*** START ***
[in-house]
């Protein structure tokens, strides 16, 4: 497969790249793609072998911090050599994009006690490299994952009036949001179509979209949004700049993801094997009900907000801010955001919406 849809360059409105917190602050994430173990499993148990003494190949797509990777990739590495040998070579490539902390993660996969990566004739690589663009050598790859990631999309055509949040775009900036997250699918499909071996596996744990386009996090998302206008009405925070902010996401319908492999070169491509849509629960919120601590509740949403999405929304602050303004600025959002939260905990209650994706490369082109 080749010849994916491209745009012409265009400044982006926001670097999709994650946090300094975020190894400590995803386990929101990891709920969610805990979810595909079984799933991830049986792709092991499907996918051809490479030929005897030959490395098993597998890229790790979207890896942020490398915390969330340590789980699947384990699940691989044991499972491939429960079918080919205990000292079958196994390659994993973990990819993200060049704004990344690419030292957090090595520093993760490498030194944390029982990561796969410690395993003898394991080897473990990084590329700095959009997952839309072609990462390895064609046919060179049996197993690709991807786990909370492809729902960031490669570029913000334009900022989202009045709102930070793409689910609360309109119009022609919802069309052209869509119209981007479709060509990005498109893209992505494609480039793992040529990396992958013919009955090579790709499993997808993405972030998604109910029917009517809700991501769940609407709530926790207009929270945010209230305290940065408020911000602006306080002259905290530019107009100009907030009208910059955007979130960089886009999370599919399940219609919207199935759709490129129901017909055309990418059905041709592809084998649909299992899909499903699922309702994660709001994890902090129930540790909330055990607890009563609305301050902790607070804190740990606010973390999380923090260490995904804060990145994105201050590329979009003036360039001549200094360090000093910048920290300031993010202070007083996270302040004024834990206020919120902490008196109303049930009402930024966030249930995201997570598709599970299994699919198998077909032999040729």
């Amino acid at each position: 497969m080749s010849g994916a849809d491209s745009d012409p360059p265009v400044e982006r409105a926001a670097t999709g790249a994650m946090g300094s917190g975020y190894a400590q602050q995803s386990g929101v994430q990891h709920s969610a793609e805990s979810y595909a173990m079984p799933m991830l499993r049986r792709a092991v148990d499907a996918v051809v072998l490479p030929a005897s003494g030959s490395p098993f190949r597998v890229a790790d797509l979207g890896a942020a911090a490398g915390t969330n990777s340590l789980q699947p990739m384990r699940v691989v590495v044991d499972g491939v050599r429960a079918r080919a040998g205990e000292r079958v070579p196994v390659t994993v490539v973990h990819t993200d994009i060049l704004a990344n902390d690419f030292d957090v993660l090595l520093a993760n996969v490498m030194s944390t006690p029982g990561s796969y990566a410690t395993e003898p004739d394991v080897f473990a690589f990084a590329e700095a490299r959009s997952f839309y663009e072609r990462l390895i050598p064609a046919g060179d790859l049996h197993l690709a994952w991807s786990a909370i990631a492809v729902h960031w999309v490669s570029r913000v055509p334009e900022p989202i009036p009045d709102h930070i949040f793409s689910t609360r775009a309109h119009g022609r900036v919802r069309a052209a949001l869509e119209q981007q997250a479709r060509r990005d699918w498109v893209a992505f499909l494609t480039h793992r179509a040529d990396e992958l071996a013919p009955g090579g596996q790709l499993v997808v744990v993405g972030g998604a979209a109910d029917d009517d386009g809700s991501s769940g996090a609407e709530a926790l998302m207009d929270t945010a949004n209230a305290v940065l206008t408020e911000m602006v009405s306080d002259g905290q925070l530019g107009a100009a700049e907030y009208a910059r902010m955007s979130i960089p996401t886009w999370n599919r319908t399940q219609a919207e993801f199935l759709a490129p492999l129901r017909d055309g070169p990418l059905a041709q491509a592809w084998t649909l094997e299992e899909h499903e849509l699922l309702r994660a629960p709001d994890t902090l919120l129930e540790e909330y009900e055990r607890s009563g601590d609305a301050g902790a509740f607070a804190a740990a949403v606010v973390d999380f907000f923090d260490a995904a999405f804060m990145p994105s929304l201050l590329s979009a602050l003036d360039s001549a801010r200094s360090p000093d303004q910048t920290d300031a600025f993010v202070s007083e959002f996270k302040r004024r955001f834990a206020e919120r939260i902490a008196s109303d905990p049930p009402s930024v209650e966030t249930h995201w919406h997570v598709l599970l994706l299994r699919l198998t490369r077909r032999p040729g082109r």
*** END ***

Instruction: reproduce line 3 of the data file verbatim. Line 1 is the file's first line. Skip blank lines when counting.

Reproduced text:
């Amino acid at each position: 497969m080749s010849g994916a849809d491209s745009d012409p360059p265009v400044e982006r409105a926001a670097t999709g790249a994650m946090g300094s917190g975020y190894a400590q602050q995803s386990g929101v994430q990891h709920s969610a793609e805990s979810y595909a173990m079984p799933m991830l499993r049986r792709a092991v148990d499907a996918v051809v072998l490479p030929a005897s003494g030959s490395p098993f190949r597998v890229a790790d797509l979207g890896a942020a911090a490398g915390t969330n990777s340590l789980q699947p990739m384990r699940v691989v590495v044991d499972g491939v050599r429960a079918r080919a040998g205990e000292r079958v070579p196994v390659t994993v490539v973990h990819t993200d994009i060049l704004a990344n902390d690419f030292d957090v993660l090595l520093a993760n996969v490498m030194s944390t006690p029982g990561s796969y990566a410690t395993e003898p004739d394991v080897f473990a690589f990084a590329e700095a490299r959009s997952f839309y663009e072609r990462l390895i050598p064609a046919g060179d790859l049996h197993l690709a994952w991807s786990a909370i990631a492809v729902h960031w999309v490669s570029r913000v055509p334009e900022p989202i009036p009045d709102h930070i949040f793409s689910t609360r775009a309109h119009g022609r900036v919802r069309a052209a949001l869509e119209q981007q997250a479709r060509r990005d699918w498109v893209a992505f499909l494609t480039h793992r179509a040529d990396e992958l071996a013919p009955g090579g596996q790709l499993v997808v744990v993405g972030g998604a979209a109910d029917d009517d386009g809700s991501s769940g996090a609407e709530a926790l998302m207009d929270t945010a949004n209230a305290v940065l206008t408020e911000m602006v009405s306080d002259g905290q925070l530019g107009a100009a700049e907030y009208a910059r902010m955007s979130i960089p996401t886009w999370n599919r319908t399940q219609a919207e993801f199935l759709a490129p492999l129901r017909d055309g070169p990418l059905a041709q491509a592809w084998t649909l094997e299992e899909h499903e849509l699922l309702r994660a629960p709001d994890t902090l919120l129930e540790e909330y009900e055990r607890s009563g601590d609305a301050g902790a509740f607070a804190a740990a949403v606010v973390d999380f907000f923090d260490a995904a999405f804060m990145p994105s929304l201050l590329s979009a602050l003036d360039s001549a801010r200094s360090p000093d303004q910048t920290d300031a600025f993010v202070s007083e959002f996270k302040r004024r955001f834990a206020e919120r939260i902490a008196s109303d905990p049930p009402s930024v209650e966030t249930h995201w919406h997570v598709l599970l994706l299994r699919l198998t490369r077909r032999p040729g082109r």